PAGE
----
It’s that time again when elected precinct and state committeemen convene to elect a new Republican Party Chairman here in Arizona. As required by law, new party officials are chosen every other year to lead the party into the next round of elections.
This year, I won’t be voting or participating in these elections. That’s because I am no longer a precinct committeeman. I walked away from party service last year after witnessing some of the worst political behavior I’ve seen in over 25 years that took place during a county GOP meeting. (Read my post here.) I don’t have the time or toleration to waste another Saturday participating in what should actually be reserved for real opposition – fighting the left.
Instead, I’m watching the process as party activists explain why they believe their candidate is best for the job.
Governing and leading the Republican Party is something I would know about because I’ve actually worked for the Republican Party Chairman. And that was during a very active time including a state senator recall election, special congressional election, Arizona redistricting commission fiasco, presidential primary debate preparation in Mesa, state convention that didn’t go that well and of course, all that on top of a Primary and General Election season during a presidential election. A lot happened and what most party activists don’t realize is that these challenges could have been easier to handle and the outcomes could have been more successful if only the conflict had been minimized.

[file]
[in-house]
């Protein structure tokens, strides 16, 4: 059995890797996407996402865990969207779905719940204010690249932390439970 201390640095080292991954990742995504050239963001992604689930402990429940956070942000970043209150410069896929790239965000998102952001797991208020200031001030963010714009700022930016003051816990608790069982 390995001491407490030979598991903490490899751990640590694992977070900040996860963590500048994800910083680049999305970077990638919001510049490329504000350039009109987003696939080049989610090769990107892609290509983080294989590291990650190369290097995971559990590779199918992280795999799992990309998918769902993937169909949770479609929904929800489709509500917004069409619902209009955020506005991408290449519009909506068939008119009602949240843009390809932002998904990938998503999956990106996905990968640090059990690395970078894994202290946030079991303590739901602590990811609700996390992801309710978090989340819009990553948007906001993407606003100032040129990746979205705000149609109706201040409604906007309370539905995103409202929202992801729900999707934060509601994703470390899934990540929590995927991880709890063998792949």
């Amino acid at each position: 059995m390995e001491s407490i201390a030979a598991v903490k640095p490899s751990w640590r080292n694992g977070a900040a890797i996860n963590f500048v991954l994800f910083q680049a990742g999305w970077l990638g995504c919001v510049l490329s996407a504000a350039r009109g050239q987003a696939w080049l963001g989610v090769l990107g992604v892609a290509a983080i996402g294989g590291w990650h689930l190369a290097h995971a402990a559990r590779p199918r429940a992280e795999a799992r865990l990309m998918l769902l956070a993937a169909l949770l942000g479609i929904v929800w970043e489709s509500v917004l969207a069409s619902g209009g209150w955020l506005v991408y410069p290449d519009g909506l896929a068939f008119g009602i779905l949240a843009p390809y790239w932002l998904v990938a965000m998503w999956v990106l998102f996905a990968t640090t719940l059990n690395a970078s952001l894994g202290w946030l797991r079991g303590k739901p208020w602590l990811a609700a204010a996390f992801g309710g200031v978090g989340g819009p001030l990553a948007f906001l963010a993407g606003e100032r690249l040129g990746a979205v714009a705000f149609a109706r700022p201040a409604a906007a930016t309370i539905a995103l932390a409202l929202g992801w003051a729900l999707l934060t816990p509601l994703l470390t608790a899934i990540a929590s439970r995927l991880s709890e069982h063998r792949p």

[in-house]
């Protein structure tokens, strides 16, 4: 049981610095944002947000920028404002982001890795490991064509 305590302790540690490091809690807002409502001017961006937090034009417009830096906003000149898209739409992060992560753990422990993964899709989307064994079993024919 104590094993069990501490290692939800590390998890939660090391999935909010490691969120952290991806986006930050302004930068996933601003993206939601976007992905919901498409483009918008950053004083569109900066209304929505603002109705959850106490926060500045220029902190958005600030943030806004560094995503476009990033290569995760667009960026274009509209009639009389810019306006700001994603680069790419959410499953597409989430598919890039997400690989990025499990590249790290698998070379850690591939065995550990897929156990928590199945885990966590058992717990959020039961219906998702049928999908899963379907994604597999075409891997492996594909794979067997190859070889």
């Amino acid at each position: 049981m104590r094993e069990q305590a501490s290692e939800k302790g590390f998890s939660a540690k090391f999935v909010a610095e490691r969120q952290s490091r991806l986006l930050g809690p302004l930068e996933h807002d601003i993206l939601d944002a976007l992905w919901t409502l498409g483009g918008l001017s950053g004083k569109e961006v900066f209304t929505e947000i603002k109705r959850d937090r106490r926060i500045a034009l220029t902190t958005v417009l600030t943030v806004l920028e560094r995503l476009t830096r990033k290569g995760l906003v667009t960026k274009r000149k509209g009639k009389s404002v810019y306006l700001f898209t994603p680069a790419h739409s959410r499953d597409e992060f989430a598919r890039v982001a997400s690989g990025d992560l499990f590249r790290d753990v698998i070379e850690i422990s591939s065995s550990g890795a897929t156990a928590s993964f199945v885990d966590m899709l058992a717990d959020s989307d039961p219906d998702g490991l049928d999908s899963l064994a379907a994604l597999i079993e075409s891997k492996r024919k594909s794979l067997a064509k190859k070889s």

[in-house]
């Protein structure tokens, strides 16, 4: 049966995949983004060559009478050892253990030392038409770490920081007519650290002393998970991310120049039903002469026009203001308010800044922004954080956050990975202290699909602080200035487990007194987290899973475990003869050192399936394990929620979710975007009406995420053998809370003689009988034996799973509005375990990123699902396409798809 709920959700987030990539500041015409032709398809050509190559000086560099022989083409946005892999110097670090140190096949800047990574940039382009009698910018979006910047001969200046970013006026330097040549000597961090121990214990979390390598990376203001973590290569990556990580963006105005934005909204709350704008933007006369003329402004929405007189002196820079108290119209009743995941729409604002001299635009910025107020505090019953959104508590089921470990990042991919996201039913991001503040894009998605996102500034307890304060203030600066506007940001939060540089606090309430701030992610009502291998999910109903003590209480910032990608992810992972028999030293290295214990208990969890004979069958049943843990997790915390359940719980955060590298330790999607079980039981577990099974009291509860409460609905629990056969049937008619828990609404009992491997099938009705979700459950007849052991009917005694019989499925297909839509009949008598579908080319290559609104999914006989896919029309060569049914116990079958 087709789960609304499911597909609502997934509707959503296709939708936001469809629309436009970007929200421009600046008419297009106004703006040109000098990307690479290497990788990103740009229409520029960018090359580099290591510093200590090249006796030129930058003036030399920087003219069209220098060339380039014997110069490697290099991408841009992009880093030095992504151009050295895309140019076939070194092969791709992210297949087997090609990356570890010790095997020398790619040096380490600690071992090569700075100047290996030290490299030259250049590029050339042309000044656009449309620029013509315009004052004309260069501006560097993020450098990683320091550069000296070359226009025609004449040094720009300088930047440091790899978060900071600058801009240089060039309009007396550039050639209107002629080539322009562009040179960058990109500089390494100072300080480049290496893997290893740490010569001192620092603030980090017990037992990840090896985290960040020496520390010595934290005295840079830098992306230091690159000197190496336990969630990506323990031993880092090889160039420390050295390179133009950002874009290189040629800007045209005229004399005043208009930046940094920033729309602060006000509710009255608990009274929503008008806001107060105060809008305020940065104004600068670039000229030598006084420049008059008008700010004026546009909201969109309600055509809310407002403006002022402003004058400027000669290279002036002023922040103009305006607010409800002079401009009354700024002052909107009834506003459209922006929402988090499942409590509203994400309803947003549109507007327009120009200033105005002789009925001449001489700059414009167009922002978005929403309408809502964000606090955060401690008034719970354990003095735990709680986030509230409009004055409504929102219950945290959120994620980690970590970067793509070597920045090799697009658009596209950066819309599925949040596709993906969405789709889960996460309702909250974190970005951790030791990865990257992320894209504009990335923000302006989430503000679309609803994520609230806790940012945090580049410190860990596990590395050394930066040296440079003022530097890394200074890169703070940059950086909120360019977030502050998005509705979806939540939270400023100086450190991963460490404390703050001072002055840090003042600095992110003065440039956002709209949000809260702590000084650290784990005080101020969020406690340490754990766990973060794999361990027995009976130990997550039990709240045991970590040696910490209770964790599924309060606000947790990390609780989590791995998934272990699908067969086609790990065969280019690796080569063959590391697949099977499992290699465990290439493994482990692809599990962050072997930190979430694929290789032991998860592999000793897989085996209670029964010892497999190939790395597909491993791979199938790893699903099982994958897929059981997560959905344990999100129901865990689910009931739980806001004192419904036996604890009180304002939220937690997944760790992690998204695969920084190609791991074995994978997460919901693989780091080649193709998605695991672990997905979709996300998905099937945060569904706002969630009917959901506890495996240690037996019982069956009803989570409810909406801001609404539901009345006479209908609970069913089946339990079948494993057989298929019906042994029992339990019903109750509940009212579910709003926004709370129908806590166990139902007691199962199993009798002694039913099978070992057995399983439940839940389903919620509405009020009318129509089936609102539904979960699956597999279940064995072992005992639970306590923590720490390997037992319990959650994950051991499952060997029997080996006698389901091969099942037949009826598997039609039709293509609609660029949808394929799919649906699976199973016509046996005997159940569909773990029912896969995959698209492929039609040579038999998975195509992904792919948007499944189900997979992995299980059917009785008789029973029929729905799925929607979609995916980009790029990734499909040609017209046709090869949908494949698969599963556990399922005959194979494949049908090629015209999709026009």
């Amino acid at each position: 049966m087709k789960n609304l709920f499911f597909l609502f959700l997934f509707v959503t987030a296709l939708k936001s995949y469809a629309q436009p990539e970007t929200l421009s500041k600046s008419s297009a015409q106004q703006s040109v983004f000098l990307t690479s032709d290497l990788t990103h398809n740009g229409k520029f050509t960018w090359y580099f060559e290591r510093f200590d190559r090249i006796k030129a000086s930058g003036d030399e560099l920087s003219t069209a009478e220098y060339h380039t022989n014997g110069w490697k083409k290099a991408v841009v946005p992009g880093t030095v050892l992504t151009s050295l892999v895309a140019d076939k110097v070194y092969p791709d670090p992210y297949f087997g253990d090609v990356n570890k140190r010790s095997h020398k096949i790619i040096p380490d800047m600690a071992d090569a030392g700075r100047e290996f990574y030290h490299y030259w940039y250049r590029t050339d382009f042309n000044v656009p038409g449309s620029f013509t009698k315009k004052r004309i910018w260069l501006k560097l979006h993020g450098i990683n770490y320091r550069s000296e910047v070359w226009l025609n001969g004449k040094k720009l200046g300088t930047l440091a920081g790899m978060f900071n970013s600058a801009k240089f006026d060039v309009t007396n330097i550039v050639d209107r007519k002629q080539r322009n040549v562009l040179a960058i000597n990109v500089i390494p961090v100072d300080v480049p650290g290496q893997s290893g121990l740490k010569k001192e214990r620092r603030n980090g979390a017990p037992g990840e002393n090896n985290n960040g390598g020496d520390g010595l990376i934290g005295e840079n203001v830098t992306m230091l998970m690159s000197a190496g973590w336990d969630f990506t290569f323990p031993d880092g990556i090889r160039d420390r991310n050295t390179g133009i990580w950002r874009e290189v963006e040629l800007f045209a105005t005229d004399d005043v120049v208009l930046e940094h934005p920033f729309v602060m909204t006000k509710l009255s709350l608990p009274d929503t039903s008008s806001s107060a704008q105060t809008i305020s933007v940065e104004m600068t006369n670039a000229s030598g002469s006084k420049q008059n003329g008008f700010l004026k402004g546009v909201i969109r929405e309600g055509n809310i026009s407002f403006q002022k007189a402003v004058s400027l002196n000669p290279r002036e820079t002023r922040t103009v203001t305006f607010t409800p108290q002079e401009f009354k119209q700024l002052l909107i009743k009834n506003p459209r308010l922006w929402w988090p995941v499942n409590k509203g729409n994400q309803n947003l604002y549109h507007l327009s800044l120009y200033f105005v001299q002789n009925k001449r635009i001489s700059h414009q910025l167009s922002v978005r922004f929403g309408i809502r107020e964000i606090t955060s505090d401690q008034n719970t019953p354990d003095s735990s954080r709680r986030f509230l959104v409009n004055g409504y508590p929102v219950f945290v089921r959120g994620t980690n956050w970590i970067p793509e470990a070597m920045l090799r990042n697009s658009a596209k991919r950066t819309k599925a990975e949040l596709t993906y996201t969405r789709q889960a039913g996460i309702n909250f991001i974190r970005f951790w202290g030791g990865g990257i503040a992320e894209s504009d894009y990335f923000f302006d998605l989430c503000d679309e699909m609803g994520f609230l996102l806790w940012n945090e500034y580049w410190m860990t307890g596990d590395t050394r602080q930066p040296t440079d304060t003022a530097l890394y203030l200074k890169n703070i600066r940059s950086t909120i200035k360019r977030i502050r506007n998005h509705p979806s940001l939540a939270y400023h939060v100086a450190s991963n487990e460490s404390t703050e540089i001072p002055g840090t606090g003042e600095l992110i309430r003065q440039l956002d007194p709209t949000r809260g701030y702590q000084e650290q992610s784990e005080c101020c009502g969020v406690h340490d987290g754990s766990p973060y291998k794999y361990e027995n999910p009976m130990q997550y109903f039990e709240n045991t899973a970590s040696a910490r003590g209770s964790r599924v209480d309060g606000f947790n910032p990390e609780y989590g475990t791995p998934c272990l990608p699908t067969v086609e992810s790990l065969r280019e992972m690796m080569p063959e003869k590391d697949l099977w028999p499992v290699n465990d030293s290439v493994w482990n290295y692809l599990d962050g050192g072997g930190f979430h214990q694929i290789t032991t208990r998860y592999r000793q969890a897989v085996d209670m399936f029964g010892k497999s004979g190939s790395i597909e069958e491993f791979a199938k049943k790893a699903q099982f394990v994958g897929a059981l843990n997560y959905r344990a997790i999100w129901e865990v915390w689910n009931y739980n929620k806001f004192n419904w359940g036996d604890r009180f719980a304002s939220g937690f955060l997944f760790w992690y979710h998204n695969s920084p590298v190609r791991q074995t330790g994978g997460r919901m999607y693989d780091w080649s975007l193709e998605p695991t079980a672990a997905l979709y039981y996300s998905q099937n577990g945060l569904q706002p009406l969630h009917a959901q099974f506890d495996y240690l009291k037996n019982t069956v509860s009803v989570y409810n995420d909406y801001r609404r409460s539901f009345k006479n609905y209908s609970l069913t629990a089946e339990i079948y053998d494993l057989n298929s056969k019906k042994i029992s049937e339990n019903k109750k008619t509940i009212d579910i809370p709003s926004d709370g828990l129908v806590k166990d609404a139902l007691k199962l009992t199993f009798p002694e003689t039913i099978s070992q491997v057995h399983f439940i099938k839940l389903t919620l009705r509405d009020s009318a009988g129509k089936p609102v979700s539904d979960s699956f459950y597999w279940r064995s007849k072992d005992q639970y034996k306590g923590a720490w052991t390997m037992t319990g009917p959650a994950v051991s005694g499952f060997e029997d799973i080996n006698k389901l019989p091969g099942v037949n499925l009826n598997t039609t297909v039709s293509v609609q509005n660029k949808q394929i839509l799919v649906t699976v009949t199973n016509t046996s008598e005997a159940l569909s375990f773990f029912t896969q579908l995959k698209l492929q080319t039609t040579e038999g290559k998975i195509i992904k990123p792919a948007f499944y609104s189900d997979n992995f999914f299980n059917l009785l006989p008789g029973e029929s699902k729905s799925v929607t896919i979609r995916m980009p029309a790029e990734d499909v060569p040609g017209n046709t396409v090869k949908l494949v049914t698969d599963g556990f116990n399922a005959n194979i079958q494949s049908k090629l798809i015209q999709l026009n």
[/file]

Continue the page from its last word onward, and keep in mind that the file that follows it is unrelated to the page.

One other factor to mention -and it’s becoming increasingly important as times change. Political parties are striving to remain relevant. This was made abundantly clear during this last presidential election as a former Democrat who switched parties to become a Republican attacked the establishment with an independent message and won the GOP nomination. Layer that on top of the hard reality for Republicans and Democrats alike, that 33.97% of registered voters do NOT identify with either the Democrat or Republican party. In Arizona, where Republicans hold majorities in the legislature and statewide office, the future of political parties is unpredictable when the number of independent voters is about to take the lead.
This brings me to thoughts and advice when selecting a Republican Party chairman.
If I were to vote for this individual I would make my choice based on four criteria: vision, fundraising, cooperation and messaging.
Fundamental to good leadership is whether or not the leader is visionary. Governing, administering, fundraising, etc. will never be enough if the individual can’t cast a vision that inspires and motivates followers. The next party chairman will have to put forth a vision that is bigger than themselves, bigger than the party and inspires believers and even non-believers to buy into the future. Given the struggle for relevancy in this day and age, this will be the biggest challenge for the next chairman and it will enable and affect all the other roles. The next chairman will need to show the party faithful what the future looks like and not just tell them.